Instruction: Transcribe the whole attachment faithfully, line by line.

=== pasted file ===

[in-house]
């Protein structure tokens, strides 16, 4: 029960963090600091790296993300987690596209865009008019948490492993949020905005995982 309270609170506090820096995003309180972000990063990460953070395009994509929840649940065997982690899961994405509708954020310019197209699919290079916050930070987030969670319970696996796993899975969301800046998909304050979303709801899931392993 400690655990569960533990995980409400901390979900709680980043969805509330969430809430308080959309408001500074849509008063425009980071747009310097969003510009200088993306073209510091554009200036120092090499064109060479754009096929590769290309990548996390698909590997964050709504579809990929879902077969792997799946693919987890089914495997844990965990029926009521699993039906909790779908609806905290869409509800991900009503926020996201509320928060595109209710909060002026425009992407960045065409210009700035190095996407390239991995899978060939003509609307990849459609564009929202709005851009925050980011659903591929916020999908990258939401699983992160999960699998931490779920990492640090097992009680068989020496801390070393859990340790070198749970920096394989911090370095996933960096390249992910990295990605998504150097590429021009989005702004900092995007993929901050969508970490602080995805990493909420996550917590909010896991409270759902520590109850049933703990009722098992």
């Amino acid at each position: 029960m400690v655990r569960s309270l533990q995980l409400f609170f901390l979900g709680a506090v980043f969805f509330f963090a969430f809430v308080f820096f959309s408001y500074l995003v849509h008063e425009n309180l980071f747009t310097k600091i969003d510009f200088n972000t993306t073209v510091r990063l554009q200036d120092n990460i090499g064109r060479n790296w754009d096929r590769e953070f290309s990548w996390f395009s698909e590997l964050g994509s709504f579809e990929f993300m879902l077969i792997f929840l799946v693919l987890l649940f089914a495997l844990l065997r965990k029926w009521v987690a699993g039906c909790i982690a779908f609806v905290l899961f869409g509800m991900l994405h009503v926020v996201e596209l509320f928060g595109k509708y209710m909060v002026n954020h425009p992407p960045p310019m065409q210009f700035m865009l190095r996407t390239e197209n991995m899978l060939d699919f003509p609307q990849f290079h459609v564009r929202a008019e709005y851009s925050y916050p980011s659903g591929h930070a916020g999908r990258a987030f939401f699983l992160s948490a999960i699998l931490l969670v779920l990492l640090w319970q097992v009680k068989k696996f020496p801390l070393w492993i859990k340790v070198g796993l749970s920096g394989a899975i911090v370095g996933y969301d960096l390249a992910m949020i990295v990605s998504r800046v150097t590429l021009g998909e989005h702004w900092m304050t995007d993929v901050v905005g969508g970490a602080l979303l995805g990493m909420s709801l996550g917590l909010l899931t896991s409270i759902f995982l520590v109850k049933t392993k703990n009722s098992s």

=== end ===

[in-house]
């Protein structure tokens, strides 16, 4: 029960963090600091790296993300987690596209865009008019948490492993949020905005995982 309270609170506090820096995003309180972000990063990460953070395009994509929840649940065997982690899961994405509708954020310019197209699919290079916050930070987030969670319970696996796993899975969301800046998909304050979303709801899931392993 400690655990569960533990995980409400901390979900709680980043969805509330969430809430308080959309408001500074849509008063425009980071747009310097969003510009200088993306073209510091554009200036120092090499064109060479754009096929590769290309990548996390698909590997964050709504579809990929879902077969792997799946693919987890089914495997844990965990029926009521699993039906909790779908609806905290869409509800991900009503926020996201509320928060595109209710909060002026425009992407960045065409210009700035190095996407390239991995899978060939003509609307990849459609564009929202709005851009925050980011659903591929916020999908990258939401699983992160999960699998931490779920990492640090097992009680068989020496801390070393859990340790070198749970920096394989911090370095996933960096390249992910990295990605998504150097590429021009989005702004900092995007993929901050969508970490602080995805990493909420996550917590909010896991409270759902520590109850049933703990009722098992």
């Amino acid at each position: 029960m400690v655990r569960s309270l533990q995980l409400f609170f901390l979900g709680a506090v980043f969805f509330f963090a969430f809430v308080f820096f959309s408001y500074l995003v849509h008063e425009n309180l980071f747009t310097k600091i969003d510009f200088n972000t993306t073209v510091r990063l554009q200036d120092n990460i090499g064109r060479n790296w754009d096929r590769e953070f290309s990548w996390f395009s698909e590997l964050g994509s709504f579809e990929f993300m879902l077969i792997f929840l799946v693919l987890l649940f089914a495997l844990l065997r965990k029926w009521v987690a699993g039906c909790i982690a779908f609806v905290l899961f869409g509800m991900l994405h009503v926020v996201e596209l509320f928060g595109k509708y209710m909060v002026n954020h425009p992407p960045p310019m065409q210009f700035m865009l190095r996407t390239e197209n991995m899978l060939d699919f003509p609307q990849f290079h459609v564009r929202a008019e709005y851009s925050y916050p980011s659903g591929h930070a916020g999908r990258a987030f939401f699983l992160s948490a999960i699998l931490l969670v779920l990492l640090w319970q097992v009680k068989k696996f020496p801390l070393w492993i859990k340790v070198g796993l749970s920096g394989a899975i911090v370095g996933y969301d960096l390249a992910m949020i990295v990605s998504r800046v150097t590429l021009g998909e989005h702004w900092m304050t995007d993929v901050v905005g969508g970490a602080l979303l995805g990493m909420s709801l996550g917590l909010l899931t896991s409270i759902f995982l520590v109850k049933t392993k703990n009722s098992s």